Re: AAT Theory

H. M. Hubey (
2 Oct 1995 00:05:34 -0400 (H. M. Hubey) writes:

>anyone can produce. That's the reason it gets mentioned all the
>time. As far as bone-eye-balling goes, it's in even a lower
>state of science than economics. The reason being that there are
>many more things that can be measured and made scientific than
>in physics but it doesn't get done. That's the reason for all the

This should have been economics. I'll explain further.

For physics simple measurements of time, space, mass etc
are sufficient to get going. ONe can derive velocity,
acceleration, force etc as part of the theory. The thing
is that measurements in paleontology fall far short of what
is needed. Simple measurements of bone thickness and length
are not enough. They don't even scratch the surface. We are
mostly interested in shapes and relative sizes and proportions.

Ratios of lengths, and other things are a good start but even
more important are measurements that have to refer to shape
and form. See below.

>The first good start in this direction was D'arcy Thompson. We have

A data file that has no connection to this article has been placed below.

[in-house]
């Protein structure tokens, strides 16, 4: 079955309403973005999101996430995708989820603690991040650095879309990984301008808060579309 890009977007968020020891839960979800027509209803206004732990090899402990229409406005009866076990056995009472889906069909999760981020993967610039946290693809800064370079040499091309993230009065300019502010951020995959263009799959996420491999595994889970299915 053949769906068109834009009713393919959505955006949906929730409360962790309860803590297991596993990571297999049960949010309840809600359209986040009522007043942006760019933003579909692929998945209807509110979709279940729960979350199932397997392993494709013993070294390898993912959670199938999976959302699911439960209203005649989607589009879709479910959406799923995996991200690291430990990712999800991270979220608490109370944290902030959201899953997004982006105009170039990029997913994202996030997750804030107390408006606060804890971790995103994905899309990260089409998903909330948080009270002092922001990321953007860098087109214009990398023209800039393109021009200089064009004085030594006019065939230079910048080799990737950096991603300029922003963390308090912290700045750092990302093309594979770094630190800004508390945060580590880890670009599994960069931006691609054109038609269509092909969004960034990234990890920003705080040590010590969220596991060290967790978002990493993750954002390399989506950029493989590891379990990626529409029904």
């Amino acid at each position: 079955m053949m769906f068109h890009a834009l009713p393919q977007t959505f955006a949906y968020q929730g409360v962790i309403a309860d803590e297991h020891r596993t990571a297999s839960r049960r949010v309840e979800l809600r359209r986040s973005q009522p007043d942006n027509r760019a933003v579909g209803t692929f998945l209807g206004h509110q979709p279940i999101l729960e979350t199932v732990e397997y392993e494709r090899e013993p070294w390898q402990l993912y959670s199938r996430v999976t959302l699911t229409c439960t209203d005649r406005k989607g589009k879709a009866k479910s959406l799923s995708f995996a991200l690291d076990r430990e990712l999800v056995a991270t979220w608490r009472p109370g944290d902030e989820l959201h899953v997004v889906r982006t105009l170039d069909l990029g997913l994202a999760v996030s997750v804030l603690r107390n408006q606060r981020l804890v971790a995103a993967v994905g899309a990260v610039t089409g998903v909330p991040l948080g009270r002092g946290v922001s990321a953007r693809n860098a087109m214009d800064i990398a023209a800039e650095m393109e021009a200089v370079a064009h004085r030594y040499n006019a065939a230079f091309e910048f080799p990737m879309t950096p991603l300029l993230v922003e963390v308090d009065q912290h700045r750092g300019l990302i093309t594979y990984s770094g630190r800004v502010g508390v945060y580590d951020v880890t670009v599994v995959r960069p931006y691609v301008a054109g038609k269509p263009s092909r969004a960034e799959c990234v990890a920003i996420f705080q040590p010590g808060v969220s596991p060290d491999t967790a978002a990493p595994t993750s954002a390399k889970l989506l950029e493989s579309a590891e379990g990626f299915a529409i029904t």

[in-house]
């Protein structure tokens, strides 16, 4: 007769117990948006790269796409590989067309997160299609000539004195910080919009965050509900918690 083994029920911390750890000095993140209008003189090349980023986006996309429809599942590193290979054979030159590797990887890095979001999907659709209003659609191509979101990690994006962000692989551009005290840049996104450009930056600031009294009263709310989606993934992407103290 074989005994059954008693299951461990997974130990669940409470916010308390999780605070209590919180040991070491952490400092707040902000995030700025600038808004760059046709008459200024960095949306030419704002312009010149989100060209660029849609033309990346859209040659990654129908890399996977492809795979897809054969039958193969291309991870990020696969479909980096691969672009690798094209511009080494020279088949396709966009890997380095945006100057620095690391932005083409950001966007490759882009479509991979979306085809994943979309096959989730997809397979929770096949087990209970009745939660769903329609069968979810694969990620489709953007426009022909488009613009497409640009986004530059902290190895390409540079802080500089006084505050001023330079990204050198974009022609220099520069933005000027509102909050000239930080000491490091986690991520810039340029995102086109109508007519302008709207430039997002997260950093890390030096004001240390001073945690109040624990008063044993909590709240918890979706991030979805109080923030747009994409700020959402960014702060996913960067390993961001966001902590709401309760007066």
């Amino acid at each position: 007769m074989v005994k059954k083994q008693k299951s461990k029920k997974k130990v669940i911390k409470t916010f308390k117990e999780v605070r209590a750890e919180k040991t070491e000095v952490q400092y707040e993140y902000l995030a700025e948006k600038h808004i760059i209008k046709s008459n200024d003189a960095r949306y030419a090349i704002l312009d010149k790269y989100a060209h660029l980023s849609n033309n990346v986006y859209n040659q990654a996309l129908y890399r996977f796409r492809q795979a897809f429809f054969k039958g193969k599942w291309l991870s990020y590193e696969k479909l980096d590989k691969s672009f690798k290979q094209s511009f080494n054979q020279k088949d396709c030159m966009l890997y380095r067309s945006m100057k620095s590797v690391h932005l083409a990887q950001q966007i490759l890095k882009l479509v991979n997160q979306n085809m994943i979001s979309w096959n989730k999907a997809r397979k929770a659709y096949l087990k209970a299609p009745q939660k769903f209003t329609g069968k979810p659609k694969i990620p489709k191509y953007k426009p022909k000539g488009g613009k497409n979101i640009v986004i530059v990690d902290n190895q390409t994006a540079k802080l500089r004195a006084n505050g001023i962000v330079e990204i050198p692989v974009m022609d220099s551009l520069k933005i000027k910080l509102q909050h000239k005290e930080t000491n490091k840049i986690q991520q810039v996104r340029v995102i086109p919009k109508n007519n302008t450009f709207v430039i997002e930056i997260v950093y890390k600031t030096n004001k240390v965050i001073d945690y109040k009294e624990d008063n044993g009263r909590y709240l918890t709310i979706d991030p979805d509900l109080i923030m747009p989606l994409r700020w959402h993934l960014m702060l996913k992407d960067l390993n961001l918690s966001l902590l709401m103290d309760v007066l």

>even better methods now but I don't know anyone who's doing any
>work in this area. It looks like it's all talk, so far. And you
>are one of the biggest perpetrators of heat/flame on this newsgroup,
>as far as I can see.

I think conformal mapping would have been very useful thing to
follow up on in D'Arcy Thompson's book. I assume that someone
must have done this already since 1927. There we'd have some
numbers to play with and these numbers can be used to create
relationships, functions, formulas etc.

These days with powerful graphics computers available cheaply
it should be an everday thing to try conformal maps on shapes
to see how one can deform one shape into another continuously.

Even more to the point, some of the morphing techniques used
in scifi movies are available on home computers and that
will carry the ideas even further.

Naturally some background in statistical inference or
correlation-regression analysis should also be included,
as it is done now in economics.

Lacking all this, the whole thing is still verbal. If I were
really cynical, I'd say pre-scientific, but I know how complex
it is thus it would be unfair to make that claim.

But it's time to climb down from the high chair.


Regards, Mark